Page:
Chapter

Democracy

Alvin I. Goldman

in Knowledge in a Social World

Published in print January 1999 | ISBN: 9780198238201
Published online November 2003 | e-ISBN: 9780191597527 | DOI: http://dx.doi.org/10.1093/0198238207.003.0010
 Democracy

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Epistemic theories of democracy suggest that a prime virtue of democracy is the prospect of making good decisions by utilizing the collective knowledge of the electorate. This chapter argues that good democratic decision‐making depends on voters’ possessing accurate electoral knowledge. In any given race, each voter confronts his/her “core voter question”, i.e., “which candidate, if elected, would produce the best outcomes according to my standards?” It is shown that the more voters have core knowledge (rather than core ignorance or error), the more likely it is they will elect officials whose decisional outputs will serve a majority's interests. A key question facing democracies is: What reporting practices by the press or policies vis‐à‐vis campaign advertising would maximize voters’ core knowledge?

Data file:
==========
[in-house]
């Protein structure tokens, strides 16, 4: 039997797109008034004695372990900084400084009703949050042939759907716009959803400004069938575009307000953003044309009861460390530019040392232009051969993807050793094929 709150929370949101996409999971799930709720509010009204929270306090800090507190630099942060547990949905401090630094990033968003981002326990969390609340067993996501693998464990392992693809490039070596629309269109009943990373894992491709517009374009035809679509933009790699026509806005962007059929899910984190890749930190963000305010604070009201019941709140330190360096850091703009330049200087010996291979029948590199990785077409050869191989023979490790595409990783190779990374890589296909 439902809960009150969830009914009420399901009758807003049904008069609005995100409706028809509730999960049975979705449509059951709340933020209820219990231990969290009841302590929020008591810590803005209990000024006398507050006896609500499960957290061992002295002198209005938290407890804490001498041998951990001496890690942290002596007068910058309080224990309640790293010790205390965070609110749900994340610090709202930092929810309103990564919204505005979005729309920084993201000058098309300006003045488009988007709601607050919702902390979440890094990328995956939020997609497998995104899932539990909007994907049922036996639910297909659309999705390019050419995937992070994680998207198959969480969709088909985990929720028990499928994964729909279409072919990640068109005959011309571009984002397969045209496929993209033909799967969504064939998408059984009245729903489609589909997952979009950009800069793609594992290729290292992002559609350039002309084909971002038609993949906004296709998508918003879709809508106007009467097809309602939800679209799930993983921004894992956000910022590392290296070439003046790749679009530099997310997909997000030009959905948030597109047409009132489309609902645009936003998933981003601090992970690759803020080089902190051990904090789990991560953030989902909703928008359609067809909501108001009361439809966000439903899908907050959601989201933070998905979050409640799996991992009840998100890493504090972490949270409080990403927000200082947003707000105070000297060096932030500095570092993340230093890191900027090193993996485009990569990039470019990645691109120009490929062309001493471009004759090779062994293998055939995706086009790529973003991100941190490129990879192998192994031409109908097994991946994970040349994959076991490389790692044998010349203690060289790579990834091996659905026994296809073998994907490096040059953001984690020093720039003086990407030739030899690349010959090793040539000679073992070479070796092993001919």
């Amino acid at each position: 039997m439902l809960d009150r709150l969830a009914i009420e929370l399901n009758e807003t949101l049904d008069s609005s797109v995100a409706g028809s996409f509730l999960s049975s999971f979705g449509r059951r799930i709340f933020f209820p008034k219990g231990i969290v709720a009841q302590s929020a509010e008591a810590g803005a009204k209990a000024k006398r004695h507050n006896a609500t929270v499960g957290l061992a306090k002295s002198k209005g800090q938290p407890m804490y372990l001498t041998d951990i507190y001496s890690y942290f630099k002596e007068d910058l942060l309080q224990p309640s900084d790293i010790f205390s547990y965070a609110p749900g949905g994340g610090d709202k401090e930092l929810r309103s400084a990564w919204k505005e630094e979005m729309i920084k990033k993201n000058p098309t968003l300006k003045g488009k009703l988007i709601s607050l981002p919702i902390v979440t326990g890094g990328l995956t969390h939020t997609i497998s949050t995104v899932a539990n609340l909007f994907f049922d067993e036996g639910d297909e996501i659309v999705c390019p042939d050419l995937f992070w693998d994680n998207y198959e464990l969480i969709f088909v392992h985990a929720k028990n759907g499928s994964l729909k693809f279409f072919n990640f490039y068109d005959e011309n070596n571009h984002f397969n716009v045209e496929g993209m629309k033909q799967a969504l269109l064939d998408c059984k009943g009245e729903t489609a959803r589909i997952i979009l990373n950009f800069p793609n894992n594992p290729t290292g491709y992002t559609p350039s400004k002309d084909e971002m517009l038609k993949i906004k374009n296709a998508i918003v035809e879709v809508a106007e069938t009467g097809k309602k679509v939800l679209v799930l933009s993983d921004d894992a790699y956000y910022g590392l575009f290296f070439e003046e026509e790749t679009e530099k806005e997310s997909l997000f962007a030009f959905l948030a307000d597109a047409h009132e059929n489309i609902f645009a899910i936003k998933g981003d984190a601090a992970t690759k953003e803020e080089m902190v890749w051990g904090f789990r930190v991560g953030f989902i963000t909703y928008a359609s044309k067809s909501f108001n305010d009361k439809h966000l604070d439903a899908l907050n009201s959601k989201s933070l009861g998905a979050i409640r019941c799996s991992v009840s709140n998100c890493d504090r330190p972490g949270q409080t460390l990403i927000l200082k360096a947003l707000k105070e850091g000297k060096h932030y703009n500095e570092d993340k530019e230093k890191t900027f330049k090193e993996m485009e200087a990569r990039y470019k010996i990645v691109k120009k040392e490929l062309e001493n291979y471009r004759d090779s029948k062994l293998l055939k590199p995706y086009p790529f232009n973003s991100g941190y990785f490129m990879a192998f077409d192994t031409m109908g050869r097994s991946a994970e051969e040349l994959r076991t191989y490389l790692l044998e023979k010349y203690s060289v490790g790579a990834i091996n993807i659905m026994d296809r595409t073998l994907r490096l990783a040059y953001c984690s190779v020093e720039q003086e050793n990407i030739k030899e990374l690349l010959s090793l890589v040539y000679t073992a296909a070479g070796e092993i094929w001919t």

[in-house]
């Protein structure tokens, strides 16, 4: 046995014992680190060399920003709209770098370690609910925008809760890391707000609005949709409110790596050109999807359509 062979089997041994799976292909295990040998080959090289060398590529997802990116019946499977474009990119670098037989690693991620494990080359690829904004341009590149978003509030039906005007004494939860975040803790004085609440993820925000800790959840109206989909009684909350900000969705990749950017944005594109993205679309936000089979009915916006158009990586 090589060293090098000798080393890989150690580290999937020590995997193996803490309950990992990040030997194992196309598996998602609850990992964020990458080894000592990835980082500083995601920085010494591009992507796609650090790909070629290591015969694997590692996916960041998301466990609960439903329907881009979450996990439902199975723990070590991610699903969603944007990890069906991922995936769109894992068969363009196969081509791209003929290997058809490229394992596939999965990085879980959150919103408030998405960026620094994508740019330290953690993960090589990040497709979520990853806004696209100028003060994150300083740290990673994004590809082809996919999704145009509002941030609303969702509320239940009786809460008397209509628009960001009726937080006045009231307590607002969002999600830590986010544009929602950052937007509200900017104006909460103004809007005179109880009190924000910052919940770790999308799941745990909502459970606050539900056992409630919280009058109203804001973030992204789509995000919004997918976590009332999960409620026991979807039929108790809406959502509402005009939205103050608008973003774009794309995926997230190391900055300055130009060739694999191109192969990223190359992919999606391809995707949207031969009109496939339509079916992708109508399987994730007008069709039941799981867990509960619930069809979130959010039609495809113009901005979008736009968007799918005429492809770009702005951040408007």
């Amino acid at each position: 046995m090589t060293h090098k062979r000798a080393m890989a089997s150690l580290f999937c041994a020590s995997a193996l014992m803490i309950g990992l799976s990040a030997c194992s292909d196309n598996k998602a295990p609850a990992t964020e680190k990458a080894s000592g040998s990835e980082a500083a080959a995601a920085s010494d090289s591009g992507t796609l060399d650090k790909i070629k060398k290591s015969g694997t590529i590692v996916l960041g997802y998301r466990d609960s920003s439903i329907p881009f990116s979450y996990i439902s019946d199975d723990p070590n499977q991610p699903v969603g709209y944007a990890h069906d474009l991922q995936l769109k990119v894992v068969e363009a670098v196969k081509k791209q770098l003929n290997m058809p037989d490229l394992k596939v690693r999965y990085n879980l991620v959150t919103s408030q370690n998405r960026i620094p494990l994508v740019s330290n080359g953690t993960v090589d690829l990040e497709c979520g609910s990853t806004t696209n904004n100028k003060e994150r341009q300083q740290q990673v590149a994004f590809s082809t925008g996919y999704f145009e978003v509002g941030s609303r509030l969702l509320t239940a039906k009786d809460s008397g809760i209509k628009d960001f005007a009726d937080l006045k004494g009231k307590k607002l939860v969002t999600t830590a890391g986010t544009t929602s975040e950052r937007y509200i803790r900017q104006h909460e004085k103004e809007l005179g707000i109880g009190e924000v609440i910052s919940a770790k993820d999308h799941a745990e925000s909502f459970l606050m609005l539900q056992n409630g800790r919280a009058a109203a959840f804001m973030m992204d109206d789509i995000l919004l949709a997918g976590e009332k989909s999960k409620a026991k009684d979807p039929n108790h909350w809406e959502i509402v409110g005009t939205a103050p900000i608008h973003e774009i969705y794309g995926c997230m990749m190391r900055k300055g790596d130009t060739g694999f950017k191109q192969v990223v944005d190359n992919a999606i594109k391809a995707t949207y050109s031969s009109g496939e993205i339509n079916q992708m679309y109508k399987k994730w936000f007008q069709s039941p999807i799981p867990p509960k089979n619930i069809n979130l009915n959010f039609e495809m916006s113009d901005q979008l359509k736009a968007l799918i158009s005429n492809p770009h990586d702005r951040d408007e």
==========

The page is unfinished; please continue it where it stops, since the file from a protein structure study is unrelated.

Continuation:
Keywords: core voter knowledge; campaign advertising; democracy; press; voting

Chapter.  17360 words. 

Subjects: Metaphysics

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